Recently I had a client decide to implement a major architecture change to their production environment. Of course, this change was going to be made to their production environment, during financial close, and on a weekend. As managers of EPM Systems surely know, there is no ‘good time’ to push major system changes. In this case, the change was moving all the EPM components to a new database (DB) server.
A quick look around the software industry today will show even the most casual observer of trends that things have changed, and changed quickly. Not so long ago most software projects were complex entities that required the involvement of both the business and IT resources. Many large implementations were driven by IT as most projects required large hardware and software investments. There was a requirement for significant IT investments, in both time and resources, to get the systems installed, tuned, and to keep them running and functioning. The move to Software-as-a-Service has allowed many departments to deploy software in a much quicker, and less IT driven process. So from a business perspective, the good news is that IT is gone, right? You no longer have a need to open tickets, wait on the server guy, or even worry about what the hardware is doing…or do you?
Regular readers of my blog posts will know that I like to spend a fair amount of space talking about the ‘how’s’ of owning and managing an EPM system. In all honesty, anyone can purchase a software solution, and many companies do, but the real test comes during implementation and support. Over my many years of consulting I’ve noticed that clients who enter the implementation stage with a support and maintenance plan already in mind tend to be more successful. The same success also follows clients who start a project with some sort of future product lifecycle in mind. But what happens when your company hasn’t had the luxury of time to be proactive, or if you have inherited a system that is out of date through an acquisition, or being used for cross-purposes? Now is the time to have an open conversation around these intricacies. The following article, and a Q&A panel I am hosting next week hope to answer some of those questions. So here are some opening thoughts to get the dialogue rolling:
In the previous part of this blog series we shared three little known points around Exalytics. These discoveries were learned while implementing some of the largest North American deployments of Exalytics. These blogs are meant to be the precursor for a webinar around the entire topic of Exalytics. You can find the first blog here, the following four points are the second part of our open discussion.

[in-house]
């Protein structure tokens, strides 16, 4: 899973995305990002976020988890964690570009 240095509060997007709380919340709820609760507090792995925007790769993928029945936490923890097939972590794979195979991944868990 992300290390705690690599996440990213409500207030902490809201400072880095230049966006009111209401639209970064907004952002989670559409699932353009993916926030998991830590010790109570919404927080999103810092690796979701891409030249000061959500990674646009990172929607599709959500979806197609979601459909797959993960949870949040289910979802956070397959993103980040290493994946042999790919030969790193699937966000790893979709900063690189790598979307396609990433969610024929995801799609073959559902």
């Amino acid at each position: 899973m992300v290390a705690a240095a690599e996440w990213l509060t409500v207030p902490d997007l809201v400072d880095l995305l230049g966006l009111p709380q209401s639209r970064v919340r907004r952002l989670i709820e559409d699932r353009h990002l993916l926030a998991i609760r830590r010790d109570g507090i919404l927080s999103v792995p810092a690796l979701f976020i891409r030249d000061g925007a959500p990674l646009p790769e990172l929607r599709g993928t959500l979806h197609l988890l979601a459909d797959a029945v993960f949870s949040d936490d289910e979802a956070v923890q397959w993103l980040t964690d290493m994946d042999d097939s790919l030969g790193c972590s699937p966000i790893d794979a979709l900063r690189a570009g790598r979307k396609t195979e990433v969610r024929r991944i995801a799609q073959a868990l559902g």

In a few weeks time I’ll be delivering a webinar about Oracle Exalytics. The goal of the webinar won’t be to encourage you to run out and buy an Exalytics server, but rather to educate the public on the pros and cons of Exalytics. As the EPM Infrastructure Practice Manager at CheckPoint, I and my team have been engaged with two of the largest ongoing Exalytics implementations in North America. We have a number of lessons learned about Exalytics and its surrounding technologies, such as ZFS and Exadata.
In the first part of this blog I discussed the dilemma facing decision makers as they look to the future of EPM within their environments. I discussed the myriad of choices the modern CIO faces with ‘how’ and ‘where’ to deploy a Hyperion EPM solution. I covered the ideas of TPS (Time, Place, Source) and gave same insight into the value of delivering more within each of those categories than has been traditional. Today I’m here to talk about how we go about achieving that.
The title above may have you wondering what business software and jungles can possible have in common. In a strict sense, the answer is very little, but a close look at the ever-shifting IT landscape and the analogy pretty well explains itself. I’ve been working with IT infrastructure, and in particular ‘Hyperion’ infrastructure, for the past 20 years. In all of that time, I really cannot think of the IT world being less settled than it is today. We’ve had changes in the Hyperion world over the years. We’ve moved beyond simple consolidation software (those Enterprise days) to analytics (Essbase and Arbor) to multi-server and Java based technology (I’m looking at you Hyperion System 9) and then into virtualization and hosting. But all of those states of sea-change were gradual, and in many respects the EPM world was behind-the-times. What we are seeing now is a game of catch-up in EPM world, and in all of the business facing systems that feed EPM or that EPM feeds.
I look back at the calendar, I almost can not believe the year is closing. It’s true that time flies when you’re having fun. This week marks my seventh anniversary with CheckPoint Consulting and it has been an immeasurably rewarding experience in too many ways to count. Since 2008 I’ve had the pleasure of working with a phenomenal team of colleagues and friends, working in exciting and challenging client environments and experiencing the cutting edge of technology. Since joining Checkpoint I have been a part of over 20 projects that included upgrading.
Managed Services is an IT term that crops up more and more often these days. In a lot of cases, this is a term that is contrasted with the more generic term Support.
These days everyone is talking about ‘cloud’. It’s the hot buzzword in IT. Everyone is interested in going there, is already there or is never planning on attending that party. While it is an exciting time, it is also a time with a lot of confusion over terminology in the market. This seems like a good opportunity to talk about what cloud, SaaS, hosting and all of the various names and terminology mean. We’ll start with the basics and work our way forward from there.